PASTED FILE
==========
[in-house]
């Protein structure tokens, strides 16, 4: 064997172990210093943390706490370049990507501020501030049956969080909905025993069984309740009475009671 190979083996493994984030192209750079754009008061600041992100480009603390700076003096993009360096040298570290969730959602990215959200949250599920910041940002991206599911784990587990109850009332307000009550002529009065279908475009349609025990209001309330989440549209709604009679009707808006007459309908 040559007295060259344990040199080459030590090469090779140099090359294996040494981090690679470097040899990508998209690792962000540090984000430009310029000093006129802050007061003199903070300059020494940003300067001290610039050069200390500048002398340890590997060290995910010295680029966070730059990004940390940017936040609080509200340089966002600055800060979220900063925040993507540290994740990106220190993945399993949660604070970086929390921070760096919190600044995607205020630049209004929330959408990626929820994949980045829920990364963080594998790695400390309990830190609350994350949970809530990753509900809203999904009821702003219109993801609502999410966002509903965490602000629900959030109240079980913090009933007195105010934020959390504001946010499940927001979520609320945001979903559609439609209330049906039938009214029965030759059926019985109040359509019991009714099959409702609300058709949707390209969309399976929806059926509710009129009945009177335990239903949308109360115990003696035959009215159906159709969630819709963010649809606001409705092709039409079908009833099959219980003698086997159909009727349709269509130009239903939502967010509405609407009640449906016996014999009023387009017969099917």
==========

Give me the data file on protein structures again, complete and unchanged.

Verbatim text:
[in-house]
């Protein structure tokens, strides 16, 4: 064997172990210093943390706490370049990507501020501030049956969080909905025993069984309740009475009671 190979083996493994984030192209750079754009008061600041992100480009603390700076003096993009360096040298570290969730959602990215959200949250599920910041940002991206599911784990587990109850009332307000009550002529009065279908475009349609025990209001309330989440549209709604009679009707808006007459309908 040559007295060259344990040199080459030590090469090779140099090359294996040494981090690679470097040899990508998209690792962000540090984000430009310029000093006129802050007061003199903070300059020494940003300067001290610039050069200390500048002398340890590997060290995910010295680029966070730059990004940390940017936040609080509200340089966002600055800060979220900063925040993507540290994740990106220190993945399993949660604070970086929390921070760096919190600044995607205020630049209004929330959408990626929820994949980045829920990364963080594998790695400390309990830190609350994350949970809530990753509900809203999904009821702003219109993801609502999410966002509903965490602000629900959030109240079980913090009933007195105010934020959390504001946010499940927001979520609320945001979903559609439609209330049906039938009214029965030759059926019985109040359509019991009714099959409702609300058709949707390209969309399976929806059926509710009129009945009177335990239903949308109360115990003696035959009215159906159709969630819709963010649809606001409705092709039409079908009833099959219980003698086997159909009727349709269509130009239903939502967010509405609407009640449906016996014999009023387009017969099917």